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Hastings company Brolly Assosciates Ltd.’s independent publishing label, I LOVE MEL has just launched it’s first children’s story book.
Pearl Power is a book derived from Mel Elliott’s disappointment at the continued gender stereotyping aimed at very young children and it attempts to address this with a fun and delightful introduction to gender equality issues.pearl-power

Whilst Pearl Power is Mel Elliott’s first children’s book, previously, the I LOVE MEL label has published 18 titles, mostly consisting of contemporary colouring books aimed primarily at adults and teens. She has also produced four art and design titles for Pavilion, London and two titles for Penguin, New York.

Pearl Power will eventually be part of a series of five books and a short animation has already been created, with the intention of building the feisty young female character into a brand of books, animations, T-shirts and stationery.

Pearl Power is named after Elliott’s own five year old daughter who one morning announced that she knew that boys can become doctors and girls can become nurses… and being a writer and illustrator, Mel Elliott believed she had to do something to change the awful gender stereotypes placed upon young children by advertising, toys, cartoons and many films and books.

In her first adventure, Pearl Power starts a new school and eventually teaches one little boy a lesson in female achievement… and kindness.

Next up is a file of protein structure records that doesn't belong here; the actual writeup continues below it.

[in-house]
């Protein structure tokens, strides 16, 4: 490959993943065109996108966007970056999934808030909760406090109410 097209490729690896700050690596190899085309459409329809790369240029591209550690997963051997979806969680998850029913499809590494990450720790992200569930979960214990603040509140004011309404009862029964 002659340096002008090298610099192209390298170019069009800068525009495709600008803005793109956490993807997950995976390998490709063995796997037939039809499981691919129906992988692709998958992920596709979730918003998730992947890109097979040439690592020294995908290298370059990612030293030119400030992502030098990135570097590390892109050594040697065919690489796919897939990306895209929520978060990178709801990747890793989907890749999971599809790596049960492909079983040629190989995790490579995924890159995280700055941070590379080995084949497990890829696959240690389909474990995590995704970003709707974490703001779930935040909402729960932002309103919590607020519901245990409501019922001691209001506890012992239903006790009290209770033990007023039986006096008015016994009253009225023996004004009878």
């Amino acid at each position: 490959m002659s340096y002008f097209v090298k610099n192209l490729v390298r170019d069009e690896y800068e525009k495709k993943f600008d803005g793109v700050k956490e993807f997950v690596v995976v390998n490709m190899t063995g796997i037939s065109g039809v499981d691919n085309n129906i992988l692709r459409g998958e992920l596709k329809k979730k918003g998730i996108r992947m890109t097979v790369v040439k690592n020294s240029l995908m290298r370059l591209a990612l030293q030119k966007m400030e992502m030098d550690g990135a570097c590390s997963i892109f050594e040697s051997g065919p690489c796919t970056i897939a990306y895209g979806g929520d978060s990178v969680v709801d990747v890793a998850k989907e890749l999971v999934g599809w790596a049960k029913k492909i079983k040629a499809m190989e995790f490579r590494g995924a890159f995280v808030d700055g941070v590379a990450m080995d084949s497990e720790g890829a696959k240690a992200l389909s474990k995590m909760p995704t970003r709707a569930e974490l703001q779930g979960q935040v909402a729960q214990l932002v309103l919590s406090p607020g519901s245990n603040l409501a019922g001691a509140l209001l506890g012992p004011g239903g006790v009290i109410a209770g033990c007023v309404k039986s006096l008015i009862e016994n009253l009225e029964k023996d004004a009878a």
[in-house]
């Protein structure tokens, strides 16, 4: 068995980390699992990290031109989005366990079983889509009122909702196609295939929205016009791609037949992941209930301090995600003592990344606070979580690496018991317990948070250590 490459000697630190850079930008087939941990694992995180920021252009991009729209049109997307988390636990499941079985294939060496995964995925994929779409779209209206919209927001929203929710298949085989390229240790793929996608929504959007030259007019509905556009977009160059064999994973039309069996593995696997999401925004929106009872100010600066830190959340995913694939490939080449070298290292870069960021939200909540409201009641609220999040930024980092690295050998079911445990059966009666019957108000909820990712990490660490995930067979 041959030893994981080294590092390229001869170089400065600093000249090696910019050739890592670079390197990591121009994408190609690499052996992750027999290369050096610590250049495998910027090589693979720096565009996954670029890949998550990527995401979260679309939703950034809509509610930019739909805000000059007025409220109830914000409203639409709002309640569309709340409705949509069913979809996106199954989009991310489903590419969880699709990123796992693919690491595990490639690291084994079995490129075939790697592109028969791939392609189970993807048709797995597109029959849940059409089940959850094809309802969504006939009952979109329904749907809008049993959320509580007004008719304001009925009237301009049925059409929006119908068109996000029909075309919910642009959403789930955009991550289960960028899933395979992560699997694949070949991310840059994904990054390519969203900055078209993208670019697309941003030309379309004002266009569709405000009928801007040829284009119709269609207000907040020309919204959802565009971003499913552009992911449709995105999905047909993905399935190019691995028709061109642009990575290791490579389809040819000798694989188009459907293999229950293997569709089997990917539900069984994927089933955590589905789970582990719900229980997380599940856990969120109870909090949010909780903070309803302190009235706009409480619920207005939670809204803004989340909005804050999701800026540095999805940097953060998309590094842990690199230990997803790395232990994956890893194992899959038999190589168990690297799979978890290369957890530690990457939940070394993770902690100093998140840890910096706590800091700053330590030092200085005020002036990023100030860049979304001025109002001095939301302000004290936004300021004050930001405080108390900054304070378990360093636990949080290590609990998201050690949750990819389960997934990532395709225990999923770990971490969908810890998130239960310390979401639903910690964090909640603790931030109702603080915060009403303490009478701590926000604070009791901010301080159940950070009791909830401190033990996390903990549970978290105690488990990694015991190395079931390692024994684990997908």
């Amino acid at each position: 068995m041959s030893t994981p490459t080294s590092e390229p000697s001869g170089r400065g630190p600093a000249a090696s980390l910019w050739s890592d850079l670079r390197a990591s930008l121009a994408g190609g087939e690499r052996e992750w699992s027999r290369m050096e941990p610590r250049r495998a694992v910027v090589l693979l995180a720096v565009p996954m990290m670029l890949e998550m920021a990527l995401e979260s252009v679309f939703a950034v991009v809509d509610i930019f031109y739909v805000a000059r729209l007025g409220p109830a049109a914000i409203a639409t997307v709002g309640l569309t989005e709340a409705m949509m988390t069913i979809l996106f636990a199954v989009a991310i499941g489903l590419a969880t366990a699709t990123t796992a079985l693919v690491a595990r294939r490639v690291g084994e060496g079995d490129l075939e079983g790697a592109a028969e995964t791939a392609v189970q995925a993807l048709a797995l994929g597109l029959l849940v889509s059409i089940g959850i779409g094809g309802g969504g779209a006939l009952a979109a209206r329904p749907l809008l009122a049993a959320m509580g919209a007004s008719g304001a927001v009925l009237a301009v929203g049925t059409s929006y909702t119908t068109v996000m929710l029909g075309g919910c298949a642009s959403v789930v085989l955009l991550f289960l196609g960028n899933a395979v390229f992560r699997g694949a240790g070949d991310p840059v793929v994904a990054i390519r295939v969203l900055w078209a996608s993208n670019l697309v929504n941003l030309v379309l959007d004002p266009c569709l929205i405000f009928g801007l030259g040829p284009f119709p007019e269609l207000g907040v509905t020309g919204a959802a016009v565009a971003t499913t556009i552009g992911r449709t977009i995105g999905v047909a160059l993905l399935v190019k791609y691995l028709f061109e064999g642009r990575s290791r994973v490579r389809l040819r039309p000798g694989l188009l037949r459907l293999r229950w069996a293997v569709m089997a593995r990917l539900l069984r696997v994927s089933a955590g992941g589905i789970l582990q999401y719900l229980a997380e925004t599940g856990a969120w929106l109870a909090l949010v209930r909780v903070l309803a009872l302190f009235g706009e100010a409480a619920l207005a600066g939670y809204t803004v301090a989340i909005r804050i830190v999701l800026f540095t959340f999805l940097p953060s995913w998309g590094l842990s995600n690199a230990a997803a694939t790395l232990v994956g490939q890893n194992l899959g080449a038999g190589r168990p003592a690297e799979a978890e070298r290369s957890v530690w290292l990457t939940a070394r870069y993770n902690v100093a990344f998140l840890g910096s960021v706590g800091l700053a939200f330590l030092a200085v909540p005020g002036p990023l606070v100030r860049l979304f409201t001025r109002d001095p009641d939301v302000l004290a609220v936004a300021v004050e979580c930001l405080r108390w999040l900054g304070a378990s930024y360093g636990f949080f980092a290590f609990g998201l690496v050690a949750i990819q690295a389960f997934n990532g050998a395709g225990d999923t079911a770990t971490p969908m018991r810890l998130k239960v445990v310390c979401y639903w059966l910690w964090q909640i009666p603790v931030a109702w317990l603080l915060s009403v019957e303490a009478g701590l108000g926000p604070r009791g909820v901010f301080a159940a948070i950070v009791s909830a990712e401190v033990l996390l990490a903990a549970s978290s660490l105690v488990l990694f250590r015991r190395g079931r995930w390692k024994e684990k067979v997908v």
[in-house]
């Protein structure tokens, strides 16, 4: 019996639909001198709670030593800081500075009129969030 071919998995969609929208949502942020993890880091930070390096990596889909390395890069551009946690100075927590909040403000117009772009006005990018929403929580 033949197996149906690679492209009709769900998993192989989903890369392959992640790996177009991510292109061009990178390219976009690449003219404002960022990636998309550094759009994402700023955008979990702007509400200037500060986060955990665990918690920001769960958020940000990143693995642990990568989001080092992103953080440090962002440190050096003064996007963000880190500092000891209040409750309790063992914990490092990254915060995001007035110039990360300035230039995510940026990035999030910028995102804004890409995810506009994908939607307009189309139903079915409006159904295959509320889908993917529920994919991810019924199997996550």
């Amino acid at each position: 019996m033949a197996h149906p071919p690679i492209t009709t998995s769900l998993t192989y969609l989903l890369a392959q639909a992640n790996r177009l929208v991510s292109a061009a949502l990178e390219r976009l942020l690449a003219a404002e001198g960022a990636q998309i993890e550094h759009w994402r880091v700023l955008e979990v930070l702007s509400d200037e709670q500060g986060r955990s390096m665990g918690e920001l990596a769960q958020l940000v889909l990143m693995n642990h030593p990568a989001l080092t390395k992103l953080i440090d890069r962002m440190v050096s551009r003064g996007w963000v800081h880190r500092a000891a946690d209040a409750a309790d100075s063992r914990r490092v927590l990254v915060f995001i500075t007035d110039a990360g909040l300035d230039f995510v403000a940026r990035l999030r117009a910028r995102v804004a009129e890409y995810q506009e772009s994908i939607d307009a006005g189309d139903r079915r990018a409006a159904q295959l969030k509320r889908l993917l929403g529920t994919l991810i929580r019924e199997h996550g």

Pearl Power is published by I LOVE MEL which is run by Mel Elliott and her husband Andrew Tyrrell, who both live in Hastings. It is printed in the UK on a paper that is made from 100% post-consumer waste. It is written and illustrated by Mel Elliott.

Signed copies are available from shop.ilovemel.me and it is priced at £7.99

British Film Institute Programming Development Fund – 2014 Round now open to applications


The BFI Programme Development Fund is now open to applicants

The Programming Development Fund will support programming initiatives of cultural significance, high profile and wide reach, encouraging curatorial ambition, achieving economies of scale and bringing films to audiences across the UK in a fresh and original way.

The objectives of the Programming Development Fund are to:

  • Support and promote high-quality, distinctive, diverse film exhibition projects of scale and ambition.